It is 2 o’clock in the morning and something is wrong….It is also the middle of July but the wind outside my bedroom is blasting and battering in a way that is rather scary. It has woken me up. Has it also awoken the hens? Should I get out to check they are OK? I could easily see them from my window, but that means I will have to re-enage my conscious self whereas really I want just to stay here in bed and listen to the flurries of air lashing around like whirlpools.
I listen up hard…..sometimes I can hear them shifting around (at least I like to think so) but tonight I hear nothing, no restless leg-shifting or position-moving. Maybe they are too frightened to move, and are staying as still and as quiet as mice, in case the noise and the roar are some unknown, as yet unidentified predator, wheeling around in the sky above them? A huge fairytale hawk? A soaring fox, red with anger?
I know I should get out of bed and turn on the garden light. But I just can’t. I promise myself that no noise is good noise. If I can’t hear any clucks there is no need to worry. Hens probably know all about wind. And rain….
..I recall a nightmare I had about a year ago in which I looked out of the window – in my dream – and saw the hen house battered by torrential rain. As I looked, the garden just sank into the ground, and the hens in the henhouse were suddenly submerged, the whole lot vanishing in a sinking torrent of mud. It was just a dream, but a graphic one and I was pleased to wake up and find that it was just an English summer instead.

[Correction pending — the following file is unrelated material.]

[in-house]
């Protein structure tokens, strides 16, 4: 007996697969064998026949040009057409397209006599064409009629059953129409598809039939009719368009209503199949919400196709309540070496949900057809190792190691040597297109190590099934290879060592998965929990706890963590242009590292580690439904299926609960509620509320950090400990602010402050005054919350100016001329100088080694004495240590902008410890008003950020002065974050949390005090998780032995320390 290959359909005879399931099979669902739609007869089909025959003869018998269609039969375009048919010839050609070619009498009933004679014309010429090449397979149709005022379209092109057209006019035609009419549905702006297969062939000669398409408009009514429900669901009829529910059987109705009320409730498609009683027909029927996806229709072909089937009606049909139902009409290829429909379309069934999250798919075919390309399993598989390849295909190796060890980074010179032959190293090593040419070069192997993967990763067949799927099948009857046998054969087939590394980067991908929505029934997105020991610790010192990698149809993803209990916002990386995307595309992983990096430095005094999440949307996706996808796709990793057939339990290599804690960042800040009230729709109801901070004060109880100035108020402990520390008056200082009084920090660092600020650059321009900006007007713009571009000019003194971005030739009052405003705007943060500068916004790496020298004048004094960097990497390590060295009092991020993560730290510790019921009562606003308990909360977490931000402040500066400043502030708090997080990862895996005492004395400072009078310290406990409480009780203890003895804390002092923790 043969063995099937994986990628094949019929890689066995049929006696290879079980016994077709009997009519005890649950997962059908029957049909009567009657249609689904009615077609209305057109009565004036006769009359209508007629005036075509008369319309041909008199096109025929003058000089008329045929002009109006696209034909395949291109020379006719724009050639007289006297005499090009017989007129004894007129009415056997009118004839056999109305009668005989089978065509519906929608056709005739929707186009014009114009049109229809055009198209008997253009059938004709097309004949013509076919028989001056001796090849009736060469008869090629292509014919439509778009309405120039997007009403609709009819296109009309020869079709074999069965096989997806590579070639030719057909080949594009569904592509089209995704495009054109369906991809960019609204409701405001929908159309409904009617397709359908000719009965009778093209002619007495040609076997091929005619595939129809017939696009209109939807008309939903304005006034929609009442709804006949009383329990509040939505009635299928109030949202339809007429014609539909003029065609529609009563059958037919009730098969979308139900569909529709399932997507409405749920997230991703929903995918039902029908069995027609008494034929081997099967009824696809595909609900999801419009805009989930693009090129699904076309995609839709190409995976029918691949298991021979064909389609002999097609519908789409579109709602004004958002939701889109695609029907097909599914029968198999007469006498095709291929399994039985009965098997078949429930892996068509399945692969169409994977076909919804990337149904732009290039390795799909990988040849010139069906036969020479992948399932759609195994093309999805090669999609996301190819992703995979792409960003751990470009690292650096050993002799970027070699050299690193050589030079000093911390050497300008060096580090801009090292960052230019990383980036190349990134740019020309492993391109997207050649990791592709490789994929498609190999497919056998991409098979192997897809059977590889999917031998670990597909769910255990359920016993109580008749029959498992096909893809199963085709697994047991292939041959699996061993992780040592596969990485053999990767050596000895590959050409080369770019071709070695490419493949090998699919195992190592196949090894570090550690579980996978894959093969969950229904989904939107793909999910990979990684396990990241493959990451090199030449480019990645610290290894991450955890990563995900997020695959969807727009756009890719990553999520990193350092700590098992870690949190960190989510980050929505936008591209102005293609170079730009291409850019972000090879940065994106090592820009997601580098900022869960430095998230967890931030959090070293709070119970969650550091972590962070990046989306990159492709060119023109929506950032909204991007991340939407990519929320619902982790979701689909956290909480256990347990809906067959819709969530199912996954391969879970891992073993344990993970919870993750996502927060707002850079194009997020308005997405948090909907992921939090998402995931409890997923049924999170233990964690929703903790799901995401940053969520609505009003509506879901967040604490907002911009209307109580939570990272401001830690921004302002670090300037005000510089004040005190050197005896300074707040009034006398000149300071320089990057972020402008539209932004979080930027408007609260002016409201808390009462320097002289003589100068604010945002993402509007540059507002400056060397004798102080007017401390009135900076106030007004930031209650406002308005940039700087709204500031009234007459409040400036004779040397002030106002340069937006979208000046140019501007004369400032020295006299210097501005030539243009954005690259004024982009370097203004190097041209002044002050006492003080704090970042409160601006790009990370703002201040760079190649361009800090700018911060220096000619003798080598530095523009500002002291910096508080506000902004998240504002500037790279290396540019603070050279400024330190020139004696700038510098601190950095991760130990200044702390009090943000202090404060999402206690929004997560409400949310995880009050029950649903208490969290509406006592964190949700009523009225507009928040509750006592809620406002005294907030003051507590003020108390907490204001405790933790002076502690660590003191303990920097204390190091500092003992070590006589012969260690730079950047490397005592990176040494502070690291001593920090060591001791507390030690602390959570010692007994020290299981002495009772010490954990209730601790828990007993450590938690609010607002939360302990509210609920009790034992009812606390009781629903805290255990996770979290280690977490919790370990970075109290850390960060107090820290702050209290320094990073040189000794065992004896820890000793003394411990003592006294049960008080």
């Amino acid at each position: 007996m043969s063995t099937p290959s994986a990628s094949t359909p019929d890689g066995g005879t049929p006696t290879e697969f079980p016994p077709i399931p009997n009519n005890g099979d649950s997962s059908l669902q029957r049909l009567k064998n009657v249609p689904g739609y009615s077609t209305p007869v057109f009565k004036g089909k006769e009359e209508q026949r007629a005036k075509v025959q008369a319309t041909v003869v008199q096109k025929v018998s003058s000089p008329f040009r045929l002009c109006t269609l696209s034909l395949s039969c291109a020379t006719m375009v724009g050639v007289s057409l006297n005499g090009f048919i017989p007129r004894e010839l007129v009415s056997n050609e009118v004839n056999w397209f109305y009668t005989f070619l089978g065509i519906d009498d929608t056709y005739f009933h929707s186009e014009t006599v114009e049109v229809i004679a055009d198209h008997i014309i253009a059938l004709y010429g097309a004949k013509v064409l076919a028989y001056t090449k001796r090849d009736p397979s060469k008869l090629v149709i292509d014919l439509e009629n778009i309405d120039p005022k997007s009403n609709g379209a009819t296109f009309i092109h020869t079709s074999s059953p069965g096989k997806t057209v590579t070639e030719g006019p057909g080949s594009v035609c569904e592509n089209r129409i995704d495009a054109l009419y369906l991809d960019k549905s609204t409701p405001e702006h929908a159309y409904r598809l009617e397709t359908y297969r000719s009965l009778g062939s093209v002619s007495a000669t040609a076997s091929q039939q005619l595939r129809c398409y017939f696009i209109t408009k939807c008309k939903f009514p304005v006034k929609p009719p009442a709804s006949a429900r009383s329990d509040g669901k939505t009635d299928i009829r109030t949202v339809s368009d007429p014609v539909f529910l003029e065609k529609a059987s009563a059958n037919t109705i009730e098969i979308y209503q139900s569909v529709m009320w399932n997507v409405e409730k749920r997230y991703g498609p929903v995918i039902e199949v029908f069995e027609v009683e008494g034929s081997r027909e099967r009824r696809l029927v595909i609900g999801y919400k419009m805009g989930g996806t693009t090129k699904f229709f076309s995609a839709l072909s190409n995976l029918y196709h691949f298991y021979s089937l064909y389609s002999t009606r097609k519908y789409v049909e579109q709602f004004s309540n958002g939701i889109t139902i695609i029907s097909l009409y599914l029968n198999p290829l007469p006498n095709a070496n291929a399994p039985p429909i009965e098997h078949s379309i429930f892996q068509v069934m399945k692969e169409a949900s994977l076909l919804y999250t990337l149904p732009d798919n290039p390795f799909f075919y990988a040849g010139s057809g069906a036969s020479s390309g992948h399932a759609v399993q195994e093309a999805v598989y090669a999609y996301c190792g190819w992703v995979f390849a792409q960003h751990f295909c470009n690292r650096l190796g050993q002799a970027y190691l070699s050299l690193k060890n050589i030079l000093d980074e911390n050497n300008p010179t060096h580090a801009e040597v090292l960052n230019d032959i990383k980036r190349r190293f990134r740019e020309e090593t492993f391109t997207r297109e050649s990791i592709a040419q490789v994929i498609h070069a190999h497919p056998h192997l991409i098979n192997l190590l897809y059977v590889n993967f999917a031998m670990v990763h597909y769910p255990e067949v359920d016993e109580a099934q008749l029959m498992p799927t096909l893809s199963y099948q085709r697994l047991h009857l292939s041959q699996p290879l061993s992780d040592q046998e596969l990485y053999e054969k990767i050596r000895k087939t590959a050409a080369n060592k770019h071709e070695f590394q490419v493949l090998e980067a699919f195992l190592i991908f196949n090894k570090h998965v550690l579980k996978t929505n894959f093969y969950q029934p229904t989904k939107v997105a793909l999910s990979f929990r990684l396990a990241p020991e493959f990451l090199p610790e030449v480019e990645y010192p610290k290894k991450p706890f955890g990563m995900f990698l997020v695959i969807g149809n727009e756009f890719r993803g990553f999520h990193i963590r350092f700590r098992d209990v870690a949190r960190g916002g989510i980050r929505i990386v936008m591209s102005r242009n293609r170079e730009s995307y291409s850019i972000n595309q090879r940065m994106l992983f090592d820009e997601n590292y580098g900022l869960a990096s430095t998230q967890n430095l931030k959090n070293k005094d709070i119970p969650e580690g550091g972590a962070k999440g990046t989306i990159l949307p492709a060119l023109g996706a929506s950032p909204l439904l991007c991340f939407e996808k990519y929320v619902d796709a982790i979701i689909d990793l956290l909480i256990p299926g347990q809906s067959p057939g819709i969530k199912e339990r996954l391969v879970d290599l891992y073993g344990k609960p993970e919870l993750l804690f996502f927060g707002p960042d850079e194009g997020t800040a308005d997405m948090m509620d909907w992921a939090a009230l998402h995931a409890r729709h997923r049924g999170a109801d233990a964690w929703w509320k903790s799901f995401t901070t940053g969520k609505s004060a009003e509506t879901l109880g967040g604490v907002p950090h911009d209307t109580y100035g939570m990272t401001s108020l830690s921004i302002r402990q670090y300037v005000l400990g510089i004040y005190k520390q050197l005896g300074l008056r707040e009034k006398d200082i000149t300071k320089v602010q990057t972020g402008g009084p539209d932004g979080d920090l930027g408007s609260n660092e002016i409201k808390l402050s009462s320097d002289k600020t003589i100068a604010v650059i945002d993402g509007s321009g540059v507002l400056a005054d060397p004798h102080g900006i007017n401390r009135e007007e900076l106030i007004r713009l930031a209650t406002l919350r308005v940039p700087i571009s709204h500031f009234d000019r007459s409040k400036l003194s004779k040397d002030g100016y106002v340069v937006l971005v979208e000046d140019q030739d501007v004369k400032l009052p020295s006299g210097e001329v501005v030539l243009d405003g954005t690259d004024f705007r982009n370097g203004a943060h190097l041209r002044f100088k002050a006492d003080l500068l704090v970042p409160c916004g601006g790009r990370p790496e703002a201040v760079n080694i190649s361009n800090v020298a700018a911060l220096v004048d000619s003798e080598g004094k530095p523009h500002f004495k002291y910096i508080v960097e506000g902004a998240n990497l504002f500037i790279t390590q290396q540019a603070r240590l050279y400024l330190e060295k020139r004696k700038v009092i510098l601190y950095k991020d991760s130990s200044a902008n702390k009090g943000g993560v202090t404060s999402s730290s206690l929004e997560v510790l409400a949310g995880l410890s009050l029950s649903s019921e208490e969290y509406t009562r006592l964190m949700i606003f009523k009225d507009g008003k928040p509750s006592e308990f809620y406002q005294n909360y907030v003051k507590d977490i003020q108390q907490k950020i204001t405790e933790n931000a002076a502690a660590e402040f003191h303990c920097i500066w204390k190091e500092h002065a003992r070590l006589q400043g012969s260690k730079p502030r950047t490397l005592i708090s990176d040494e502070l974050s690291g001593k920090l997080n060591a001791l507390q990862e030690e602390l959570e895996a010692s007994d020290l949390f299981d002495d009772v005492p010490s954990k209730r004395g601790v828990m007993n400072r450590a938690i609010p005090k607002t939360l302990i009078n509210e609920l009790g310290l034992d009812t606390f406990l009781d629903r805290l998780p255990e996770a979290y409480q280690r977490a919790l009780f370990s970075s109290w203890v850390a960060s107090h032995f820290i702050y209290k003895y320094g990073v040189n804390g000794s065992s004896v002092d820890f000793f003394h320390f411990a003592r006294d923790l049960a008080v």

So of course I am going to fret about some unexpected squally weather, especially as I am all summered-up and not thinking of extreme weather other than too much sunshine. I also wonder just how robust their house would be, in the face of a sudden and unexpected gust. It is a beautiful painted ark, of very robust construction, but even so…
….In my slumberous state I think of the hens all hunkered down in their bunker, hatches all firmly battened down, feathers ruffled but not stirred. And then just as I think I may be drifting back into sleep, I suddenly hear the wind again, and this time I do get up to look (at least, I think I do..) and I am aghast to see the painted hen house caught in an eddy of air, starting to spin and whirl in an upwards direction. There is a funnel of spinning wind beneath it, lifting it up.
On board the henhouse I see the girls hanging on tightly to their perch, sensing something is up.
Florence is the first to speak. “Must be a twister,” she says. “Aunt ‘Em said one was a-coming.”
“Ooh scary,” said Araminta, running for cover, “sorry, gotta hide. Sudden dose of red mite I gotta attend to….”
“Er, what’s a twister,” piped up Sushi? “I kinda chickened out of high school, I ain’t the brightest egg in the box, doh. Brains was never my strongest thing.”
“Never mind, we must all stick together now, till we find out where we are an’ how we gonna get back home,” says Florence purposefully. “We can’t have come far from home, can we? I mean, one minute we were in the back yard, and the next – we’re-” she looks out of the pop hole cautiously. “Why, I do declare – we seem to have landed on somethin’….”, she flaps backwards suddenly. “Why, goodness! It’s a leg! A long, red furry leg! I do believe we have landed on it!”
“Ooh I think I’ll just stay inside the coop, if ya don’t mind,” says Araminta, “I ain’t feeling too courageous at the moment and I don’t have a particular fondness for long red furry legs. Especially if there’s a long red furry tail attached to the other end of it….”
“Why nonsense child,” says Lily, “You gotta face up to your worries. Even foxes can’t hurt you when they’s dead. I’d like to know how you’re feeling but I can’t, I don’t have a heart. Can’t feel nothing. ”